Cannabinoid/Endocannabinoid Signaling Impact on Early Pregnancy Events
It has been known for decades that marijuana and its major psychoactive component Δ9-tetrahydrocannabinol (THC) alter both male and female reproductive functions in humans and laboratory animals. The discovery of cannabinoid-like molecules (endocannabinoids), anandamide (AEA) and 2-arachidonylglycerol (2AG), as well as G-protein-coupled cannabinoid/endocannabinoid receptors CB1 and CB2, created an opportunity to study the adverse and beneficial effects of cannabinoids/endocannabinoids on fertility using molecular, physiological and genetic approaches. In fact, studies to explore the significance of cannabinoid/endocannabinoid signaling in reproduction have revealed some intriguing physiological roles in early pregnant events. This review summarizes some aspects of these signaling molecules in preimplantation and implantation biology utilizing genetically engineered mouse models.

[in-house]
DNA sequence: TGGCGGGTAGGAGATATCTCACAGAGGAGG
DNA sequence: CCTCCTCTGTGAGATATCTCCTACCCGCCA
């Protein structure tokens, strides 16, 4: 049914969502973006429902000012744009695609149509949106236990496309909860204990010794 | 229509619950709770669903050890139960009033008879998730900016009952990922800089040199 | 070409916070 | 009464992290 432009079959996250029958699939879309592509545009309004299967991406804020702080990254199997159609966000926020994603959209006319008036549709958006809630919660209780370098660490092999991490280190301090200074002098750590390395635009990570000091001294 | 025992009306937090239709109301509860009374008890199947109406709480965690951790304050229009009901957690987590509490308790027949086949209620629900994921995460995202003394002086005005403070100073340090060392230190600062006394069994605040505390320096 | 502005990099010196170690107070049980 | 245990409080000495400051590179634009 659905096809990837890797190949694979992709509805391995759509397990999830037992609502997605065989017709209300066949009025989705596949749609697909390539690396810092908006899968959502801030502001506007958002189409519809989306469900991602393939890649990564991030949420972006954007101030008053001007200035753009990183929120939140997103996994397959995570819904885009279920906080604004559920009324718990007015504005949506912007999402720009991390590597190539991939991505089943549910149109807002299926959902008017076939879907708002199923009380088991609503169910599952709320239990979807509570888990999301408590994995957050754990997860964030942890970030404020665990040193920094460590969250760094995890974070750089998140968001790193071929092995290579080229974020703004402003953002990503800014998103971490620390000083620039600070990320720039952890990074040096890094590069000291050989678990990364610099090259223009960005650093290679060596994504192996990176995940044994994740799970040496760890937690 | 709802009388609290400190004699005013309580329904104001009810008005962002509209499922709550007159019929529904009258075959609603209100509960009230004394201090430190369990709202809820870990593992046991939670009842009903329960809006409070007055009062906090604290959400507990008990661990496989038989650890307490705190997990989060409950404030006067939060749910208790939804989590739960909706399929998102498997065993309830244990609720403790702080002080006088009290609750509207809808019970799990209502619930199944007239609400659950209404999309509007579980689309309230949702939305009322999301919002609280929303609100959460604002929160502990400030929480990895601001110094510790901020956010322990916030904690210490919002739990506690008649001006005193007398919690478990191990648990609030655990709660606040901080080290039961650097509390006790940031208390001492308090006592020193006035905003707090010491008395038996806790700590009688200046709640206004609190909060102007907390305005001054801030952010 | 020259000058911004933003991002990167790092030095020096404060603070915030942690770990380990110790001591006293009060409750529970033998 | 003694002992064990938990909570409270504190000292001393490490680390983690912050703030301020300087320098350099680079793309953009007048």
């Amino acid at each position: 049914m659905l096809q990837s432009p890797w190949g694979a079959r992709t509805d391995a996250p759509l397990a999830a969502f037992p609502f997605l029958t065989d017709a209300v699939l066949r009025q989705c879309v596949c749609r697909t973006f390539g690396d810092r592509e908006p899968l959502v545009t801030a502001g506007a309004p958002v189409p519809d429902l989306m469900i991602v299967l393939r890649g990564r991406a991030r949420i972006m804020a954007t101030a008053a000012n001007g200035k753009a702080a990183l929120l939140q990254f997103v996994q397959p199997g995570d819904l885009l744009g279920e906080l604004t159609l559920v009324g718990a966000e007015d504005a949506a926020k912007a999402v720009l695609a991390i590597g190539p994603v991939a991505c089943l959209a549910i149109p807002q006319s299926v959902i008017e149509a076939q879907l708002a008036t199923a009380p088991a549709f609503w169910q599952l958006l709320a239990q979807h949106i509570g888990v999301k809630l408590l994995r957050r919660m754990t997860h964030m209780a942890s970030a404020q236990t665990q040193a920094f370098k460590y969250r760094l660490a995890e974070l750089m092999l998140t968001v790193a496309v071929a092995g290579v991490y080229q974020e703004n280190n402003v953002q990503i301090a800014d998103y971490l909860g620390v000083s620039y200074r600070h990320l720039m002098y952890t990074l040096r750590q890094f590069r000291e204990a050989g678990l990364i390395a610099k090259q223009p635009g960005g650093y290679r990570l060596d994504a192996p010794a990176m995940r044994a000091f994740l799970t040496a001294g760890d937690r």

KeywordsEndocannaibnoids CB1 CB2 Pregnancy Implantation Uterus Oviduct
The authors thank Susanne Tranguch for her critical reading of the manuscript. This work was supported in part by NIH grants DA06668, HD12304, and P01-CA-77,839. S. K. Dey is a recipient of Method to Extend Research in Time (MERIT) Awards from the National Institute on Drug Abuse (NIDA) and the National Institute of Child Health and Human Development (NICHD).
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